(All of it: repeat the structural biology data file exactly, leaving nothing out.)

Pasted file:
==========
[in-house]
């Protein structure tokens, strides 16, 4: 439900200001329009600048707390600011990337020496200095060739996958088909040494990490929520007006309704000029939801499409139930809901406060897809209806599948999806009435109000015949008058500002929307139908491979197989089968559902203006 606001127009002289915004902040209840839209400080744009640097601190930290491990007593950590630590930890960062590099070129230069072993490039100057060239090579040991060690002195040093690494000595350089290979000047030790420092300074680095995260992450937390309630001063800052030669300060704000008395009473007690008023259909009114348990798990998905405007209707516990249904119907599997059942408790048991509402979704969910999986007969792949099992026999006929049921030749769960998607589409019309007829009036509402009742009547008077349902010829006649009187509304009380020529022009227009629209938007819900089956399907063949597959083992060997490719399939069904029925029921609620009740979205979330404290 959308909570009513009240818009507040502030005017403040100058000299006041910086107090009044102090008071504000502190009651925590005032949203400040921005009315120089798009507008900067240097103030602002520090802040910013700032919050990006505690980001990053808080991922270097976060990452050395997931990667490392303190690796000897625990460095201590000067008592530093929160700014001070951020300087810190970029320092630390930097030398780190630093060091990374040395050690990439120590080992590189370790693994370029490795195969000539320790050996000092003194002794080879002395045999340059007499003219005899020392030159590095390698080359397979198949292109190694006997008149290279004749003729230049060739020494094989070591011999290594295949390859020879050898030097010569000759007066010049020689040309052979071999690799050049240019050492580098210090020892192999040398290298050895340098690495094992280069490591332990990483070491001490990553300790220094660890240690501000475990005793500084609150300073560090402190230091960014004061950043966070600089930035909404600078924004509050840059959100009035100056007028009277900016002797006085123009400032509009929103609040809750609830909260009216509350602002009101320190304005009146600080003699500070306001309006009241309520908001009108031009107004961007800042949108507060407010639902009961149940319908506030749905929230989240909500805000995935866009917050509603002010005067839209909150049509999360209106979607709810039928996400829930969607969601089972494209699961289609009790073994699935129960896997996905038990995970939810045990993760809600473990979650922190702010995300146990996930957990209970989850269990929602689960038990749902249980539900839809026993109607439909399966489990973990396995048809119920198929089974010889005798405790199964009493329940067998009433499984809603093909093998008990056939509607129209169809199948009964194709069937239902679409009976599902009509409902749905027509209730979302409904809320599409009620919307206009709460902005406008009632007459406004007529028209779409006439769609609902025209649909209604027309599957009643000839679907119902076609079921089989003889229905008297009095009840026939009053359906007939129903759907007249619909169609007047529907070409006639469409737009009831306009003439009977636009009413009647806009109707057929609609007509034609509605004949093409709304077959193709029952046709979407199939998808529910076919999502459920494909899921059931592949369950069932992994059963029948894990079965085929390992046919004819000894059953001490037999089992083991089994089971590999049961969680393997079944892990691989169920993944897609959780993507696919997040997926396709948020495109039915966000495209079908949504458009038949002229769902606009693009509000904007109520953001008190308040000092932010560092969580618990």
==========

[in-house]
């Protein structure tokens, strides 16, 4: 439900200001329009600048707390600011990337020496200095060739996958088909040494990490929520007006309704000029939801499409139930809901406060897809209806599948999806009435109000015949008058500002929307139908491979197989089968559902203006 606001127009002289915004902040209840839209400080744009640097601190930290491990007593950590630590930890960062590099070129230069072993490039100057060239090579040991060690002195040093690494000595350089290979000047030790420092300074680095995260992450937390309630001063800052030669300060704000008395009473007690008023259909009114348990798990998905405007209707516990249904119907599997059942408790048991509402979704969910999986007969792949099992026999006929049921030749769960998607589409019309007829009036509402009742009547008077349902010829006649009187509304009380020529022009227009629209938007819900089956399907063949597959083992060997490719399939069904029925029921609620009740979205979330404290 959308909570009513009240818009507040502030005017403040100058000299006041910086107090009044102090008071504000502190009651925590005032949203400040921005009315120089798009507008900067240097103030602002520090802040910013700032919050990006505690980001990053808080991922270097976060990452050395997931990667490392303190690796000897625990460095201590000067008592530093929160700014001070951020300087810190970029320092630390930097030398780190630093060091990374040395050690990439120590080992590189370790693994370029490795195969000539320790050996000092003194002794080879002395045999340059007499003219005899020392030159590095390698080359397979198949292109190694006997008149290279004749003729230049060739020494094989070591011999290594295949390859020879050898030097010569000759007066010049020689040309052979071999690799050049240019050492580098210090020892192999040398290298050895340098690495094992280069490591332990990483070491001490990553300790220094660890240690501000475990005793500084609150300073560090402190230091960014004061950043966070600089930035909404600078924004509050840059959100009035100056007028009277900016002797006085123009400032509009929103609040809750609830909260009216509350602002009101320190304005009146600080003699500070306001309006009241309520908001009108031009107004961007800042949108507060407010639902009961149940319908506030749905929230989240909500805000995935866009917050509603002010005067839209909150049509999360209106979607709810039928996400829930969607969601089972494209699961289609009790073994699935129960896997996905038990995970939810045990993760809600473990979650922190702010995300146990996930957990209970989850269990929602689960038990749902249980539900839809026993109607439909399966489990973990396995048809119920198929089974010889005798405790199964009493329940067998009433499984809603093909093998008990056939509607129209169809199948009964194709069937239902679409009976599902009509409902749905027509209730979302409904809320599409009620919307206009709460902005406008009632007459406004007529028209779409006439769609609902025209649909209604027309599957009643000839679907119902076609079921089989003889229905008297009095009840026939009053359906007939129903759907007249619909169609007047529907070409006639469409737009009831306009003439009977636009009413009647806009109707057929609609007509034609509605004949093409709304077959193709029952046709979407199939998808529910076919999502459920494909899921059931592949369950069932992994059963029948894990079965085929390992046919004819000894059953001490037999089992083991089994089971590999049961969680393997079944892990691989169920993944897609959780993507696919997040997926396709948020495109039915966000495209079908949504458009038949002229769902606009693009509000904007109520953001008190308040000092932010560092969580618990």